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Interviews: Best Practices in Community Policing

Civil and law enforcement officials share their thoughts on creating and maintaining effective civilian oversight systems.

Kevin Allen, Director of the San Francisco Office of Citizen Complaints

Kevin Allen, Director of the San Francisco Office of Citizen Complaints
"The chief can only discipline officers by suspending them for up to ten days. If it's more serious, we'll ask that it go to the commission. Cases of excessive force, lying by a police officer, and cases that have drawn a lot of public attention will go to the commission a lot of the time." | Read more »

 

Joyce Edgar, Lieutenant with the San Diego Police Department

Joyce Edgar, Lieutenant with the San Diego Police Department
"We've always prided ourselves, especially when I worked in Internal Affairs, that we want the facts out, we want to do a complete investigation. If the oversight board points out something that got missed, we go back and we investigate it. We get a tremendous amount of information from a board that's willing to do that." | Read more »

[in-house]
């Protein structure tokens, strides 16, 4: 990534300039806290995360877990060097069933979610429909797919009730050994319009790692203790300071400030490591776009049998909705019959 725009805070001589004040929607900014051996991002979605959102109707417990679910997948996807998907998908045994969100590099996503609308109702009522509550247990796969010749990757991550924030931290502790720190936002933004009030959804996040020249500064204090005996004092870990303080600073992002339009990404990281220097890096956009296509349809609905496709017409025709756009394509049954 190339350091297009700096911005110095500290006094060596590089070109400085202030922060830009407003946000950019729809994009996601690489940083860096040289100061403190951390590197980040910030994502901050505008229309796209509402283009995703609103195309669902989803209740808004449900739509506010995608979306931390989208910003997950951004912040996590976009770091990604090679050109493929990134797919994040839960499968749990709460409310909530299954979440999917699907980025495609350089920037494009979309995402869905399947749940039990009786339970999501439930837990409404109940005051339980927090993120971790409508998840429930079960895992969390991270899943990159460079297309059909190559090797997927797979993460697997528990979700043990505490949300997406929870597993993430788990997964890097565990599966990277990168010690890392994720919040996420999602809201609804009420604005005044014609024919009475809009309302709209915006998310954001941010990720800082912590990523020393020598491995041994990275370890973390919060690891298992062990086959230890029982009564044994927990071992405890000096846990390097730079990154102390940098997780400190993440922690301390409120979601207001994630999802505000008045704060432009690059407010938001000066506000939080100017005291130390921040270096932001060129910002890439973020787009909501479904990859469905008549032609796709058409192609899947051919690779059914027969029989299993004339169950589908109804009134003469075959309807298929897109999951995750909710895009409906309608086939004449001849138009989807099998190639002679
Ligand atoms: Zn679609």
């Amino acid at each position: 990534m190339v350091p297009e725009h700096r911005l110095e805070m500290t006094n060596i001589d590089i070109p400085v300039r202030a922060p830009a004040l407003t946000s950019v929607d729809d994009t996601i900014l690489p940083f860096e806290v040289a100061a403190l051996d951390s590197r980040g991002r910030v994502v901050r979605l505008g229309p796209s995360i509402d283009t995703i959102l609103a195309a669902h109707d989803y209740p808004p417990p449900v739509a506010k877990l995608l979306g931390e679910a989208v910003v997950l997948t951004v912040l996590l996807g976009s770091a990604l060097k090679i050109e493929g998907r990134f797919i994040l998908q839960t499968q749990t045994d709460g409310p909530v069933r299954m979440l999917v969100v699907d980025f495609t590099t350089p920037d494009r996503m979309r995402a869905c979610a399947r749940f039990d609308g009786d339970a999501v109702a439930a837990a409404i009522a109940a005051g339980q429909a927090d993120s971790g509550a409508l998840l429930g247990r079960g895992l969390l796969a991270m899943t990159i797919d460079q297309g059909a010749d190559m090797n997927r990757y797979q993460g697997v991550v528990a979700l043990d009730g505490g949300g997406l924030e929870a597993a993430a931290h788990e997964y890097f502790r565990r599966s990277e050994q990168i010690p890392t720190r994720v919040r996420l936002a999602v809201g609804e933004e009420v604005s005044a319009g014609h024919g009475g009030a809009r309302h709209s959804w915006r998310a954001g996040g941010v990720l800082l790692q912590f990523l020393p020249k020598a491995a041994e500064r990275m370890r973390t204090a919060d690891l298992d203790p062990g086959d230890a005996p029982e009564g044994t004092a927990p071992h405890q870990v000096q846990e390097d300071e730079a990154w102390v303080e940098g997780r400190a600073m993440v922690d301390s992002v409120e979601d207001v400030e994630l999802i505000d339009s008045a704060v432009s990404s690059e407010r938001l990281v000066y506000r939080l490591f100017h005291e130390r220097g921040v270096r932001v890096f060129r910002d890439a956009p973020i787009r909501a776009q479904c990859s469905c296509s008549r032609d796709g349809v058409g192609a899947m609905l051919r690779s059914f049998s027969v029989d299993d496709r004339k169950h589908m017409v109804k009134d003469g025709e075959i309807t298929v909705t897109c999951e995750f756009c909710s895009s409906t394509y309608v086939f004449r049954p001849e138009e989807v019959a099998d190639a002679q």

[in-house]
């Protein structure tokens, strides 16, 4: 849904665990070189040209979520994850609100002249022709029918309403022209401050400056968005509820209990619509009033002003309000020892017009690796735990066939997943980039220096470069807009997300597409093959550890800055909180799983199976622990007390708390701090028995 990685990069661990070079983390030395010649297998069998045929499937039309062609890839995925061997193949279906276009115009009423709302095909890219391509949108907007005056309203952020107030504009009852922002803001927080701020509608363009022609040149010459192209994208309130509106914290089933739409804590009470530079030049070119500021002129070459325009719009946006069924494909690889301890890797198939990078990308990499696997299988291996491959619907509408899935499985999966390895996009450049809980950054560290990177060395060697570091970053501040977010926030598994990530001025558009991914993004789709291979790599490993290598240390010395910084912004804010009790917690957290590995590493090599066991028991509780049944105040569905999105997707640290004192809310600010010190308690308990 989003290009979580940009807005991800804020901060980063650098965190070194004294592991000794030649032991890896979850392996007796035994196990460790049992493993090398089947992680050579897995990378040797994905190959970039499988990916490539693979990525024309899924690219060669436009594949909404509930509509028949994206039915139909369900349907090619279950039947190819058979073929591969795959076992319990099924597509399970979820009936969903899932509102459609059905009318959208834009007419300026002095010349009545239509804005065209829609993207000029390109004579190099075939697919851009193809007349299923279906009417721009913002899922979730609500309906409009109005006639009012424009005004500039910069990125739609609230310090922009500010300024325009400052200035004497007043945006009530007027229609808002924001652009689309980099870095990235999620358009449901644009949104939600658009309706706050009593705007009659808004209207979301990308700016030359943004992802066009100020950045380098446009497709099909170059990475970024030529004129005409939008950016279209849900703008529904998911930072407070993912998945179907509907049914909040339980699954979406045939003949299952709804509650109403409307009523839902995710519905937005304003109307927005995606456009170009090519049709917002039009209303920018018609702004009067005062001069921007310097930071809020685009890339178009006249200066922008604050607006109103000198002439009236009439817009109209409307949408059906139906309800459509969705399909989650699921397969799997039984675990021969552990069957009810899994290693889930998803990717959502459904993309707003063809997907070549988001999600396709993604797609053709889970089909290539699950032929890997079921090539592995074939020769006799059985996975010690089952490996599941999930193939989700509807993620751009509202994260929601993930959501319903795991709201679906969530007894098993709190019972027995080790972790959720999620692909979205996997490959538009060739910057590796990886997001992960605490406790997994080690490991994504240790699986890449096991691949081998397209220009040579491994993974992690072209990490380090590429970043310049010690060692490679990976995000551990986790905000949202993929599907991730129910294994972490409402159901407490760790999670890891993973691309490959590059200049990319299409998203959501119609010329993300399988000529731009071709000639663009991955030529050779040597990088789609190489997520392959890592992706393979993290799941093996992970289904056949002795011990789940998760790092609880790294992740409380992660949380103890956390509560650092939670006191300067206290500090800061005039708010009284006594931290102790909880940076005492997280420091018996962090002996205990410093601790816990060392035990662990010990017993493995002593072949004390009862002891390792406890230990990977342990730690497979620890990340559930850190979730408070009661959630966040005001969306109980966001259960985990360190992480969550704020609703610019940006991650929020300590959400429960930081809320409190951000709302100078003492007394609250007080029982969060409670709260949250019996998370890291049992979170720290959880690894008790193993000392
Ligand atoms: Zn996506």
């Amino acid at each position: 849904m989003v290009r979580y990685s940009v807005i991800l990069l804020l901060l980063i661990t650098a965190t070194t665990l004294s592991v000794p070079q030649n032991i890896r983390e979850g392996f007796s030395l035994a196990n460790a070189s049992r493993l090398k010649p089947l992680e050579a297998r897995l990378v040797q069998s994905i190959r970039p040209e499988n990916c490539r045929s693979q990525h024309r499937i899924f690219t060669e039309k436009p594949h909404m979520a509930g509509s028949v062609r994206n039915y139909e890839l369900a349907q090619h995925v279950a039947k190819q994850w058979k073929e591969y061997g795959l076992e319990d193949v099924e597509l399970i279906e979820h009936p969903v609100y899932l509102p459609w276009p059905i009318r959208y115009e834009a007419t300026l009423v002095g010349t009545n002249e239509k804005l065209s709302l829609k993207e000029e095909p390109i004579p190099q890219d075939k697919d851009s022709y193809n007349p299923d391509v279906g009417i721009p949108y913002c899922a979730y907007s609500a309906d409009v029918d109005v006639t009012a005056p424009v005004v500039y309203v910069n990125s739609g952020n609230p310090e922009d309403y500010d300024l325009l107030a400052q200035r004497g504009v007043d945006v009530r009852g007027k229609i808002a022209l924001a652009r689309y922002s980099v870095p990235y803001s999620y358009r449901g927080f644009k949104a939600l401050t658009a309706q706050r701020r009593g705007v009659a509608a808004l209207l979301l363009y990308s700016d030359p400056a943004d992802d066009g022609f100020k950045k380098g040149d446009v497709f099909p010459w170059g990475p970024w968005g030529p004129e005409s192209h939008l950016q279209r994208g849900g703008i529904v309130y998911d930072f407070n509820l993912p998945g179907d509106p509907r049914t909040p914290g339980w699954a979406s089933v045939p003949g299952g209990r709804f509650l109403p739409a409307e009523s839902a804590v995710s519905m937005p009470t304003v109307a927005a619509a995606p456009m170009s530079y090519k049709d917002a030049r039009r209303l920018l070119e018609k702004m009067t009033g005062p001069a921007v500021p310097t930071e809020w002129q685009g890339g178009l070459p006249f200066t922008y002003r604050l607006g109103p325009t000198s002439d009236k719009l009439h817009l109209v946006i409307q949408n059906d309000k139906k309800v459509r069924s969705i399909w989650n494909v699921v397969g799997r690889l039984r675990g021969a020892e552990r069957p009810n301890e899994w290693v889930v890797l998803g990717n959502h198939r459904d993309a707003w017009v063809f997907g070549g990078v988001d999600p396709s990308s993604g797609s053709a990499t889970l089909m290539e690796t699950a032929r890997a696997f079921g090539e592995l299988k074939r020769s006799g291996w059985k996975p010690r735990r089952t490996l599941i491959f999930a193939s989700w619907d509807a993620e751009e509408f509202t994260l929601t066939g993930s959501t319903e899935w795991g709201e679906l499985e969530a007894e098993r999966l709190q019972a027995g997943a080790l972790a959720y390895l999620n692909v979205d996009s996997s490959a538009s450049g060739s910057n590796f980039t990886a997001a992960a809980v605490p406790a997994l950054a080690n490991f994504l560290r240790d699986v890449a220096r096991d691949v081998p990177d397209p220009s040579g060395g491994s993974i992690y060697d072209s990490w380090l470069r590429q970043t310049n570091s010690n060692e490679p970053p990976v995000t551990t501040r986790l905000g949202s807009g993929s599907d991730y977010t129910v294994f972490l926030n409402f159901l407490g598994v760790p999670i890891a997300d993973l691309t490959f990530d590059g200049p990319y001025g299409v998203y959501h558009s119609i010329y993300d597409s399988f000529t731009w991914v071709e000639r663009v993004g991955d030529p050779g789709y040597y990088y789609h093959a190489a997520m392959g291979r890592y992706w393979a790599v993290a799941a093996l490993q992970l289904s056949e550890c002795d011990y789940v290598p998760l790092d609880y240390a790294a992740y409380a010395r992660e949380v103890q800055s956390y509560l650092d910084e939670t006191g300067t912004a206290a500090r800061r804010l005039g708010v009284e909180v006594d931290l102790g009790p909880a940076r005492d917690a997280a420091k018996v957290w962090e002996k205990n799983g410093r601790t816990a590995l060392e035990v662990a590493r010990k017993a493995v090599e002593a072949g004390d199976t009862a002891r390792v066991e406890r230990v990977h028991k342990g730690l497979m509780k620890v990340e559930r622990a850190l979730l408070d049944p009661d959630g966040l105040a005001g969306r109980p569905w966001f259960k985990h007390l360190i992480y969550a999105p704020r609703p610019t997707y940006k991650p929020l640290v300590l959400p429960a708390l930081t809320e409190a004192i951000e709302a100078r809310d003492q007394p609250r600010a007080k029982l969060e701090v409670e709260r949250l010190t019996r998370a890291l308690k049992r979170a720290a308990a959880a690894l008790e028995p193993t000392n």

Joe Navarro, Sergeant with the San Diego Police Department

Joe Navarro, Sergeant with the San Diego Police Department
"At that time we had high levels of violence, gang issues, and drug issues. But, for the most part, we found that the citizenry was not so concerned with crime as with disorder — graffiti, vehicles parked in the streets and abandoned. For us it was an issue of community involvement, because we wanted people who lived there and had an interest in solving the problems to be involved." | Read more »

 

Every Mother's Son - John Parker, Executive Officer of the San Diego County Citizens' Law Enforcement Review Board

John Parker, Executive Officer of the San Diego County Citizens' Law Enforcement Review Board
"Essentially we're a complaint department, and satisfaction with complaints is hard to achieve. They usually want something unreasonable; they usually want an officer fired, which is difficult. You've got to be able to prove something that happened, and provide some recorded evidence or an admission, some very credible witnesses in order to sustain findings." | Read more »

 

Wesley Skogan, Professor of Political Science at the Institute for Policy Research at Northwestern University Wesley Skogan, Professor of Political Science at the Institute for Policy Research at Northwestern University
"Community policing has several key characteristics. First is organizational decentralization: pushing authority and accountability to geographical units, precincts or districts. Holding commanders responsible for what goes on in those places, to make it more turf oriented. It means involving the community in identifying problems and priorities. Part of that, for civilians, can mean involving neighborhood residents in neighborhood action projects. Chicago has done that." | Read more »





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